CINCINNATI – The head of Women Helping Women says she’s grateful the Bengals gave her a meeting this week and she’s looking forward to continuing their discussion.
Kristin Smith Shrimplin told WCPO she reached out to the Bengals out of concern over their controversial decision to draft Joe Mixon last week. Shrimplin said she met for about 90 minutes with Bengals VP Troy Blackburn, Director of Business Development Bob Bedinghaus and Director of Communications Emily Parker.
Shrimplin said she told them It was not OK to draft Mixon, the Oklahoma running back who punched a woman in the face three years ago.
“Community leaders - and our pro sports teams, the Bengals, Reds and FC Cincinnati, are among them - should not hire or promote individuals with a history of violence. We have to get above and beyond that,” Shrimplin, president and CEO, said Friday.
But she said it was a positive meeting and hopes it leads to more.
“I think the Bengals were open to hearing our concerns, and we wanted to hear from them,” Shrimplin said. “We didn’t walk away with any agreement about what (a possible association) would look like in the future.”
Shrimplin said she made several important points in the meeting, namely:
Gender-based violence is increasing and prevention is crucial. Shrimplin said the Bengals and other sports teams have a responsibility to meet a higher standard and set an example for discouraging and preventing it among their players and staff. She said all pro teams need to provide regular training as well as counseling and crisis intervention when problems arise.
“I know the NFL set up programs post-Ray Rice,” she said, referring to the former Baltimore Ravens star who punched his girlfriend in a hotel elevator in 2014. The shocking video set off a storm of protests and pushed the NFL into dealing with a problem it had mostly ignored.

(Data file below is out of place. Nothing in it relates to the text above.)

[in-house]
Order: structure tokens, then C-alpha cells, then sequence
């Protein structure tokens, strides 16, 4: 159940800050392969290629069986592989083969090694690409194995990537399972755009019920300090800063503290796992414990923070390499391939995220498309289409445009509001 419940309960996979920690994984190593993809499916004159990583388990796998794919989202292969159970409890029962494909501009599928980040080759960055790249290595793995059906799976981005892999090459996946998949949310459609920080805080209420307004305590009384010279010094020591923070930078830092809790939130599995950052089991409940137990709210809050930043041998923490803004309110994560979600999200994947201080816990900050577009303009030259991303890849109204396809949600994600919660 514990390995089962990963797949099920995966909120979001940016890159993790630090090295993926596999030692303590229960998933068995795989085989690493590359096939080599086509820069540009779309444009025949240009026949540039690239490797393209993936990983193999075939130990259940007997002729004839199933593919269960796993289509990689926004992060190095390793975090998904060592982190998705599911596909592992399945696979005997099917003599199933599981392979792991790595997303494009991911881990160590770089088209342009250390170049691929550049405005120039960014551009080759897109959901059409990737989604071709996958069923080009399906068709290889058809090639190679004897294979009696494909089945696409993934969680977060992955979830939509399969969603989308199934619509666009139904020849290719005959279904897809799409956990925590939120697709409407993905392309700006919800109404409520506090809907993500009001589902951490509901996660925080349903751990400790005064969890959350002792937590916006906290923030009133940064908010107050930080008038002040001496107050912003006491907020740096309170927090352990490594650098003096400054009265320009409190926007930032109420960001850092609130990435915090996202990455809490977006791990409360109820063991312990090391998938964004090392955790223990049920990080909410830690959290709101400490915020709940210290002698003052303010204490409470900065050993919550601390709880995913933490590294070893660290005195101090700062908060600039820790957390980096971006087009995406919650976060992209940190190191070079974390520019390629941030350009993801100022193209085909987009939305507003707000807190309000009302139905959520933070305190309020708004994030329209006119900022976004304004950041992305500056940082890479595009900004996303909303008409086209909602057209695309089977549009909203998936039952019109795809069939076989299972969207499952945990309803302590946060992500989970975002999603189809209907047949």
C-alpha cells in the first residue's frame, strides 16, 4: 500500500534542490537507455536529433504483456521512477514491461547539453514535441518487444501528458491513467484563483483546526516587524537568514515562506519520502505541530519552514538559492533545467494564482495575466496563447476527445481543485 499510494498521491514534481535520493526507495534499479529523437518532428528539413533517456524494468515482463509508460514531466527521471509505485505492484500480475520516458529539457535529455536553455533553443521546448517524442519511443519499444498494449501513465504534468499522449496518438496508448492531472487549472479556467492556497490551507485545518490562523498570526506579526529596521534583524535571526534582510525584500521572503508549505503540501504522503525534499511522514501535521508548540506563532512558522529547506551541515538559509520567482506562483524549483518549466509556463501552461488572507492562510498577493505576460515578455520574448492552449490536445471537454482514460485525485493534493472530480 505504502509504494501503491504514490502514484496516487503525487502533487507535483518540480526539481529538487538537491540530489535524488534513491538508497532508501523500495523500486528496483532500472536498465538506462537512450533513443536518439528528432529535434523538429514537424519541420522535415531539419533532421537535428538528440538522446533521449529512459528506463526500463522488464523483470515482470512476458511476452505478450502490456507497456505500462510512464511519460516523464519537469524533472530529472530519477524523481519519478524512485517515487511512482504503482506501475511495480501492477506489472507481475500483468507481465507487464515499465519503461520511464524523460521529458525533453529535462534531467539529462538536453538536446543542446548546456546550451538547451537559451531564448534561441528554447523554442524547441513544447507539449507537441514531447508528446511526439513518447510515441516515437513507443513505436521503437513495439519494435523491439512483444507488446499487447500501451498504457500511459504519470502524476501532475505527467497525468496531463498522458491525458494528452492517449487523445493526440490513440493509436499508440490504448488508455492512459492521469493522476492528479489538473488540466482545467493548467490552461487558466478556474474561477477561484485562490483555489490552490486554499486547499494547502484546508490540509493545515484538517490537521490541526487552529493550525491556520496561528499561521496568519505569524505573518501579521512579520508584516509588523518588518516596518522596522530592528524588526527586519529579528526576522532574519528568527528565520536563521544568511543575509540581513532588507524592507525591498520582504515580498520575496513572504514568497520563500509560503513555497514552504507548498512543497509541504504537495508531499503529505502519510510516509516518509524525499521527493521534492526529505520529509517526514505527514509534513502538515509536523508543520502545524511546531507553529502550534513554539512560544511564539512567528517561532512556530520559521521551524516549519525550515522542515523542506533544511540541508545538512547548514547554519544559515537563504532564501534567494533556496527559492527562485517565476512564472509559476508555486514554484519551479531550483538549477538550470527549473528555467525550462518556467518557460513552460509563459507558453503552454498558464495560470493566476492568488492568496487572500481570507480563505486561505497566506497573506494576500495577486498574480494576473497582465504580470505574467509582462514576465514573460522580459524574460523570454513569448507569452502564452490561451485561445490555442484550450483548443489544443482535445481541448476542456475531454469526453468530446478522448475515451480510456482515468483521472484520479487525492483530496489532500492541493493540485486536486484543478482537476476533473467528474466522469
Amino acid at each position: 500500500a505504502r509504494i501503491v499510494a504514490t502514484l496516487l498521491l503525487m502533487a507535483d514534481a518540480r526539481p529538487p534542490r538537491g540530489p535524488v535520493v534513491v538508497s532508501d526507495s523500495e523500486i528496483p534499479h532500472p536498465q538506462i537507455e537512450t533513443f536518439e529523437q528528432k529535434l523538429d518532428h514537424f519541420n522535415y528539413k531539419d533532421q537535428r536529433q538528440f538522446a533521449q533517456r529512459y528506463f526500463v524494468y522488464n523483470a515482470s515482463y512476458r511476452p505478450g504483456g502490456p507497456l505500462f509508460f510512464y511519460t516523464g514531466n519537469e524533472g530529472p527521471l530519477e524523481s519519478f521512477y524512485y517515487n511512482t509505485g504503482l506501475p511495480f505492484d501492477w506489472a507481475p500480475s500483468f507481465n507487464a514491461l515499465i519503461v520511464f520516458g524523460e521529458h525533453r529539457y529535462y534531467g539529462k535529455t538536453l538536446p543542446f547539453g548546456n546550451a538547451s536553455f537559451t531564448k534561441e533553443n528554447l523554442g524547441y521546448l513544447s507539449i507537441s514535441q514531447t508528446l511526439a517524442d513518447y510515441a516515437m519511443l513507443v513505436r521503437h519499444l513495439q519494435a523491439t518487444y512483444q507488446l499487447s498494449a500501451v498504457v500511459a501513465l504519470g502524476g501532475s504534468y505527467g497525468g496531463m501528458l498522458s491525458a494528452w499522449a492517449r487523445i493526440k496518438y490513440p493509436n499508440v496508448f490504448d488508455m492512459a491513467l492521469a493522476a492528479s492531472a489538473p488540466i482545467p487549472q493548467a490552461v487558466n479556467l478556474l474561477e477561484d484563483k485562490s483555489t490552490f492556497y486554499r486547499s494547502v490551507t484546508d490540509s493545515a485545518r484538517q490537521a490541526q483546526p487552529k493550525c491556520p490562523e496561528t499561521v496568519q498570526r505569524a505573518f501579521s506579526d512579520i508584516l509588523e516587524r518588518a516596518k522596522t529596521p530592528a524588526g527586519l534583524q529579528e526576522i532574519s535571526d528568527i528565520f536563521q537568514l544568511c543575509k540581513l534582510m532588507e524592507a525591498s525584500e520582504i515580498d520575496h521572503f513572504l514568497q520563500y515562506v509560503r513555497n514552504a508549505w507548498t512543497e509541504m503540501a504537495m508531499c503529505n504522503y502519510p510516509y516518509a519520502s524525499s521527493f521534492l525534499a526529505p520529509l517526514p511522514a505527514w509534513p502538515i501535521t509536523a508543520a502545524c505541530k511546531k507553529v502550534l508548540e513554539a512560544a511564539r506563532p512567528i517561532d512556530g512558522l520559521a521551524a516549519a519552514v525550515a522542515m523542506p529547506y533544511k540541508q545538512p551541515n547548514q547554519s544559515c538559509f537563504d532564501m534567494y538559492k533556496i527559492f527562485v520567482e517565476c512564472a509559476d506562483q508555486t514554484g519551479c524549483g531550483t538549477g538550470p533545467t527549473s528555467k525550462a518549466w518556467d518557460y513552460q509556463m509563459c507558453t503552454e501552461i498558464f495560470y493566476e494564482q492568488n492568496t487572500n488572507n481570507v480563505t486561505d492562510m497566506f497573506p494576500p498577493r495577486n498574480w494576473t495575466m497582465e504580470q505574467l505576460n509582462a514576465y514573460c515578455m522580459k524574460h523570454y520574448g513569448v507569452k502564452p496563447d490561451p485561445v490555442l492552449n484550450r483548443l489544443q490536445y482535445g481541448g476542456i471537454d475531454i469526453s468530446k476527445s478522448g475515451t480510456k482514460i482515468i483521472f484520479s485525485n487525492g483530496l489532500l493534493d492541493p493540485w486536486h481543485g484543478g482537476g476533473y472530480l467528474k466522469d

The NFL responded quickly and forcefully. It established a personal conduct policy, required mandatory education at training camp, and established a clear process for reporting and dealing with incidents.
The Bengals responded accordingly, Parker said in a statement to WCPO Friday.
“All Bengals players, coaches and staff participate in annual education sessions related to domestic violence and sexual assault. The education sessions are intended to help attendees not only understand the scope of behavior that constitutes domestic violence and sexual assault, but also the warning signs associated with these issues. Additionally, the Bengals have a Critical Response Team who has been trained to provide immediate and confidential crisis assistance – safety, medical, social services, and legal – to anyone in the Bengals family, including spouses, significant others, or other family members who experience abuse.”
Teams need to set a good example in their communities, Shrimplin said, and drafting Mixon sent the wrong message.
“We miss a lot of opportunities to really say what we support,” Shrimplin said, pointing out that the Bengals have an opportunity to participate in the NFL’s “NO MORE” Campaign of public service announcements.
“I definitely encourage the Bengals to do more,” she said.
Through its own programs, Shrimplin said Women Helping Women teaches prevention in 25 schools with over 4,000 youths. WHW also provides training for corporations, businesses and professional groups. That’s in addition to providing personal services for 7,000 survivors in Hamilton, Butler, Brown and Adams counties.
Shrimplin said WHW could provide supplemental training to the Bengals if they want it or offer its expertise in other positive ways.
“We fully understand what equality looks like. We fully understand what gender respect looks like. There should be absolutely no acceptance for gender-based violence,” she said.
In a Tuesday statement, the Bengals said they would consider ways to work with Women Helping Women.
“We applaud Women Helping Women for the work they do. The Bengals and Women Helping Women leadership met on Monday and we look forward to continuing our conversation as we look for ways to work together. We recognize the Bengals hold a special place in the community and we are committed to being good corporate citizens.”